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Why Web Monetization makes me more hopeful about film funding than anything in 22 years since Netribution launched…

In 2006 we wrote here about this new idea of crowd-source financing to fund films, which had funded a few short films – a couple of years before IndieGoGo and Kickstarter took off. We'd followed the growth of a new website 'craze' called YouTube, that was making the industry sit up sweaty, followed their first feature filmmakers Arin and Susan and written about alternative exhibition as Secret Cinema was starting in 2008, doing our own small research project at that time – Living Cinema. But none of these, I think, comes slightly close to the potential of Web Monetization , the protocol for decentralised web subscriptions, across film, music and journalism. 

  • It's not just that Web Monetization currently pays out at $0.36 per hour, 36 times higher than Amazon Prime's $0.01/€0.01/£0.01.
  • Nor is it just that it's been designed to prevent new web monopolies from forming around it, with the underlying infrastrucutre designed as open protocols – allowing an ecosystem of multiple subscription providers interoperating with limitless media providers.
  • It's not even because it's global at its heart, built around Interledger, which is trying to reduce payment processing fees to the absolute lower possible, in a non-monopolistic way. Given it can cost up to 50% in payment processing fees to buy a digital film or album from much of Afrcia in the west, this no small thing.
  • It isn't even because of the $100m seed fund, Grant for the Web, making awards to technology and content producers exploring it – which awarded Netribution our first substantial funding in a long time for project MOVA.
  • It's that it has the potential to separate the business of content production/licensing and distribution/promotion for video online, and so restore to film-watching online something that's been missing from most of the web video experience ­– the role of the expert curator, programmer, flea-pit cinema, film festival – the human selecting and introducing films that no Big Data-fed algorythm guessing what you want to see can come close to. I love subscription platforms, and subscribe to most, but miss the curation taken for granted at a film festival or great video store, and which the old DVD/VHS distribution architecture allowed for. We can read a blog of recommendations of what to watch, but we have to go elsewhere to watch them. Web Monetization doesn't mind where you watch the film because it's a funding model for outside of the 'walled gardens'.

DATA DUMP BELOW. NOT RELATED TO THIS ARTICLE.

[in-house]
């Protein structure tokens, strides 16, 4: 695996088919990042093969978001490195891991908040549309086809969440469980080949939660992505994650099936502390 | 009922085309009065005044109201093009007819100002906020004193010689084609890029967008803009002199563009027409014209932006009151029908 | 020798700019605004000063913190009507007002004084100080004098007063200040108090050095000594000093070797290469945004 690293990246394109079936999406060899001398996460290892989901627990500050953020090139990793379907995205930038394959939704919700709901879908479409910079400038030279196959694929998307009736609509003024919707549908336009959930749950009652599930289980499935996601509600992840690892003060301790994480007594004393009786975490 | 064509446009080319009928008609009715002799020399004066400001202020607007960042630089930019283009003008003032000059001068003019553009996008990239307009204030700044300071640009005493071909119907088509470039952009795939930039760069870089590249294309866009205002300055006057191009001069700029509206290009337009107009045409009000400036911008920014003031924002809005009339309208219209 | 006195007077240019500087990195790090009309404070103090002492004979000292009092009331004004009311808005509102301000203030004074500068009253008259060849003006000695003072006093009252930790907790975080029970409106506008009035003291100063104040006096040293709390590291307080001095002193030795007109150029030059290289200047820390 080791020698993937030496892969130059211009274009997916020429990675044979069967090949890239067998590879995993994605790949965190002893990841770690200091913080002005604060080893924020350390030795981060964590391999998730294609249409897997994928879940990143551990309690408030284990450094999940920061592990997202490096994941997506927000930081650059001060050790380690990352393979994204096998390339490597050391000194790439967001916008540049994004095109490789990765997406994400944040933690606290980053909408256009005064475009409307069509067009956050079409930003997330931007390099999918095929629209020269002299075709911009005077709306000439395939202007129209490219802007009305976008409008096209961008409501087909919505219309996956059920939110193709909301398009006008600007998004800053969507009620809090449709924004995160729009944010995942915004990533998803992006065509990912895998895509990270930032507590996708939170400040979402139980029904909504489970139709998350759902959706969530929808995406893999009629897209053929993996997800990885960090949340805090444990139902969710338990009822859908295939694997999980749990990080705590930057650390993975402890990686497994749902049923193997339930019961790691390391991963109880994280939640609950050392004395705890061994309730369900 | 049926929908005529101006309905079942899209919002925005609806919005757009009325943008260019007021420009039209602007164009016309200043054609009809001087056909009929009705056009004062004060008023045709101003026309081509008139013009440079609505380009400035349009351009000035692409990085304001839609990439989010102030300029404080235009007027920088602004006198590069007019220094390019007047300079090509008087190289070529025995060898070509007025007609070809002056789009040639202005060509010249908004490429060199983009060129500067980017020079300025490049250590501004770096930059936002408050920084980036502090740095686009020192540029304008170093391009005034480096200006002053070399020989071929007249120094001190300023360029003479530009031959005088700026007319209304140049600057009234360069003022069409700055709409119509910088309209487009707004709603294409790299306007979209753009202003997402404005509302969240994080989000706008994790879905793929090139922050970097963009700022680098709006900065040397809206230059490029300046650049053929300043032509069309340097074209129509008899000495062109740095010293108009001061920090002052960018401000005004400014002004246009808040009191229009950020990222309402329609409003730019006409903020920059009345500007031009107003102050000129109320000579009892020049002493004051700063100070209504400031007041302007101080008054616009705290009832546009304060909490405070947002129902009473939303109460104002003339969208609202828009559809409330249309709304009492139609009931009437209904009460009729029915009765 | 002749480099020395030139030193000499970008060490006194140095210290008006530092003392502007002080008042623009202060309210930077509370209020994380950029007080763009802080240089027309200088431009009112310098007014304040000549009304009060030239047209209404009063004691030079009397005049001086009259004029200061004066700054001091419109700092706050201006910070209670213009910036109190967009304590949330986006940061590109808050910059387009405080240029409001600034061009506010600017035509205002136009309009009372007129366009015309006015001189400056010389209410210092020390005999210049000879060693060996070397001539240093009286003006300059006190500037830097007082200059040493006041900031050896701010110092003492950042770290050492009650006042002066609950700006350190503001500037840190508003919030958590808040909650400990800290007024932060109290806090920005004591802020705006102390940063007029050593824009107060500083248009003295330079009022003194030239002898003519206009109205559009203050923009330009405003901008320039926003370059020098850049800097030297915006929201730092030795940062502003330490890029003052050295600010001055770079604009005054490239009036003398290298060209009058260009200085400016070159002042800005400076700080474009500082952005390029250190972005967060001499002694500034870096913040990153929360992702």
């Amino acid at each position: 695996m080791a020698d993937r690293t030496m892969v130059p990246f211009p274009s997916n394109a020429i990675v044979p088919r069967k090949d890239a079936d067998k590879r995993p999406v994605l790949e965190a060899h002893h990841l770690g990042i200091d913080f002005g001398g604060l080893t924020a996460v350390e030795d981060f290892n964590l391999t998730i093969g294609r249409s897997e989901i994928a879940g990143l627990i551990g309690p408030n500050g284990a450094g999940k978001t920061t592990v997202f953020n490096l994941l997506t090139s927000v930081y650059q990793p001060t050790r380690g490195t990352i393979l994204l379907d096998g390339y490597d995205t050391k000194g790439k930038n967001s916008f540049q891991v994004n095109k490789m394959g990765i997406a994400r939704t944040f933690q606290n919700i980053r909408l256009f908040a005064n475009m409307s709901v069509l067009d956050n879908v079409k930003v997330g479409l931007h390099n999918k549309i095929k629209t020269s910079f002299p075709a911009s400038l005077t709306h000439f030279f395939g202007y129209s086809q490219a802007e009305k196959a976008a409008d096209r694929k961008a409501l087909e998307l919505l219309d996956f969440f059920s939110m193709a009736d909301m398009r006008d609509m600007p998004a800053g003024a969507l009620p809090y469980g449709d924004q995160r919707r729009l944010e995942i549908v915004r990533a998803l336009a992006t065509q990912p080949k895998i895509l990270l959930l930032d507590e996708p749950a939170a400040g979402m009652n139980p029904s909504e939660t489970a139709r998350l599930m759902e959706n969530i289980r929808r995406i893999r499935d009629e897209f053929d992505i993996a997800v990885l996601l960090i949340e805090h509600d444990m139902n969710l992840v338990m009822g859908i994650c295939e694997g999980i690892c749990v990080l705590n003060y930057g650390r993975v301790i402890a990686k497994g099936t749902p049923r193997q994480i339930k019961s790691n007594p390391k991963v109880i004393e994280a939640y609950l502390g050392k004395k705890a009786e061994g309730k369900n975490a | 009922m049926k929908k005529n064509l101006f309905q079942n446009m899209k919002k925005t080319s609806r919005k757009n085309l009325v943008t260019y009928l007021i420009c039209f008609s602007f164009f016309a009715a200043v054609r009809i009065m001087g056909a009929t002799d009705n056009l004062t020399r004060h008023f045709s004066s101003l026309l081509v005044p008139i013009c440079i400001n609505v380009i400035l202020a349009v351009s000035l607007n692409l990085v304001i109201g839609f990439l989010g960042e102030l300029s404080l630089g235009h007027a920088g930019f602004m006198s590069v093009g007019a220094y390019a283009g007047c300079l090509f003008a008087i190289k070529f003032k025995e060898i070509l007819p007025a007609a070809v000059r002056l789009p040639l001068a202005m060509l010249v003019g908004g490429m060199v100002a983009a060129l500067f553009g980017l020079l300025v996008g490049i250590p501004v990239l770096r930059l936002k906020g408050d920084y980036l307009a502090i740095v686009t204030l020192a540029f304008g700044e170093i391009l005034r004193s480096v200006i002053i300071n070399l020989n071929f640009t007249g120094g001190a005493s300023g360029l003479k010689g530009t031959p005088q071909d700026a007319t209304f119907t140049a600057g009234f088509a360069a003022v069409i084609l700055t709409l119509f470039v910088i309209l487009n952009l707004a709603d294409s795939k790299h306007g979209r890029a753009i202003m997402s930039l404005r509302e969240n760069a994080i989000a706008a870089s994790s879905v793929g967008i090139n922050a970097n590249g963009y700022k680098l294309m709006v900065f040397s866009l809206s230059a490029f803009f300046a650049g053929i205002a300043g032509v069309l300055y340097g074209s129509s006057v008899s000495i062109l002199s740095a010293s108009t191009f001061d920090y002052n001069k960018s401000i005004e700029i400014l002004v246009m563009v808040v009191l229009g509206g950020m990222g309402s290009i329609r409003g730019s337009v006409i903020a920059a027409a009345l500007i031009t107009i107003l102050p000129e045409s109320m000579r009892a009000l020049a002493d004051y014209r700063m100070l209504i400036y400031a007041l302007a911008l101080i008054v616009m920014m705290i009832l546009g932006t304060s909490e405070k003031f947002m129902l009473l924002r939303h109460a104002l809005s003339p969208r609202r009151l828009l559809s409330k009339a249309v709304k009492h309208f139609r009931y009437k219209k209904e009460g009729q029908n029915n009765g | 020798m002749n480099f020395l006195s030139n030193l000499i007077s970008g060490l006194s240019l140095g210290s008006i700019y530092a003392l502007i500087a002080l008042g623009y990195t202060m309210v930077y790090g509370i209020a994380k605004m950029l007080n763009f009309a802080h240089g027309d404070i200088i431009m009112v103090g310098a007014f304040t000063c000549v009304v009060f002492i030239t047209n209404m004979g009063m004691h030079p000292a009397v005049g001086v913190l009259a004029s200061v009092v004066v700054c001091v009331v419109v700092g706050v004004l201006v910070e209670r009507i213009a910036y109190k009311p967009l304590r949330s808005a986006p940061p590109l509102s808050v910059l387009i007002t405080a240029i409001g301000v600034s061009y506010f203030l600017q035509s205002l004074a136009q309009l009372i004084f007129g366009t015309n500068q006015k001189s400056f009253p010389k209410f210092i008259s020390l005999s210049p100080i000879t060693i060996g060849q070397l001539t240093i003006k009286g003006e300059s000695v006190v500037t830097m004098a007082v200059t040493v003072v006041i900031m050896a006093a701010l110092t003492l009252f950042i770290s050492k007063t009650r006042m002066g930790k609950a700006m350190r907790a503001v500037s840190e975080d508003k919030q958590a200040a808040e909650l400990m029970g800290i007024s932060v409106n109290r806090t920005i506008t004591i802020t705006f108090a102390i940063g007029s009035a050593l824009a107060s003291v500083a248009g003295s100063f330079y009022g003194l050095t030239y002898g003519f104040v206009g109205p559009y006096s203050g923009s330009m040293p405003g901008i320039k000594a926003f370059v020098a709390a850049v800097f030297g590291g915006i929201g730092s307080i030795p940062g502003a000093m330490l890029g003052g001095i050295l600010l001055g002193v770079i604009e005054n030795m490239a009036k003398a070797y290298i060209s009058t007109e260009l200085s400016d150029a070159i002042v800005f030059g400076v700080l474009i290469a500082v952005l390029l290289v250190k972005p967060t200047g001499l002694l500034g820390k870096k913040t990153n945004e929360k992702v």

This year, I'll do my best to explain a technology that is still being built, that's not a standard at the Worldwide Web Consortium (tho it's a proposal), that has key features around community moderation and governance still missing, and that currently is used on barely 1,500 websites, with so few people paying to subscribe thru you'd be lucky to make the ~£15 we've made this last year across this site and a few others.

But it feels like the start of something that proposes a shift in how media is funded online – from everyone paying with their attention and data to support an advertising industry dependent on surveilence – to subsidising media creation by dripping a stream of payments from those who can afford it as they browse the web invisibly and seemlessly with a browser wallet. It's Charlie Brooker's 'magic coins' idea that he proposed to save journalism 12 years ago. It's open, it's designed to be global, it's being seed-funded well, and over the next year or three, I think will take off if only for the simple reason that the current way media is funded online is such a mess. Hustling hard to get millions of viewers for a video in return for barely the price of a Happy Meal – and – beyond a lucky-few on Patreon, only the hope of becomming a full-time ad-industry sponsored influencer, a Truman Burbank, turning the unique special person that your fans fell in love with, into a full-time QVC lifestyle shopping channel. Which is fine if that's what you want, but maybe there needs to be some other paths for funding video culture online.

Think what it could do for world cinema. Every year, of the approximately 10,000 new feature films that UNESCO says are released, around 2,000 come from Nigeria. Around another 2,000 come from India. And yet Netflix has less than 4,000 feature films IN TOTAL on its platform. Amazon Prime has just over 12,000. Across Hulu, HBO and Disney Plus, according to ReelGood, there's barely 20,000 features on the SVoD platforms – ie two years of cinema releases, or under 3% of the 713,000 features ever made, according to The Movie Databae or 4.5% of IMDB's 470,000 listed. 36 times more money per hour streaming from a web browser wallet, through the curation space that recommended the work, directly back to the filmmaker, with no middle-person beyond perhaps a climate-responsible video streaming provider.

So, for the first time in over a decade since it seemed clear the direction of the web's development, was the explosion of FaceBook and YouTube to monopoly position without a sound revenue model for creators – it feels there's some hope for funding independent media online outside of the major platforms.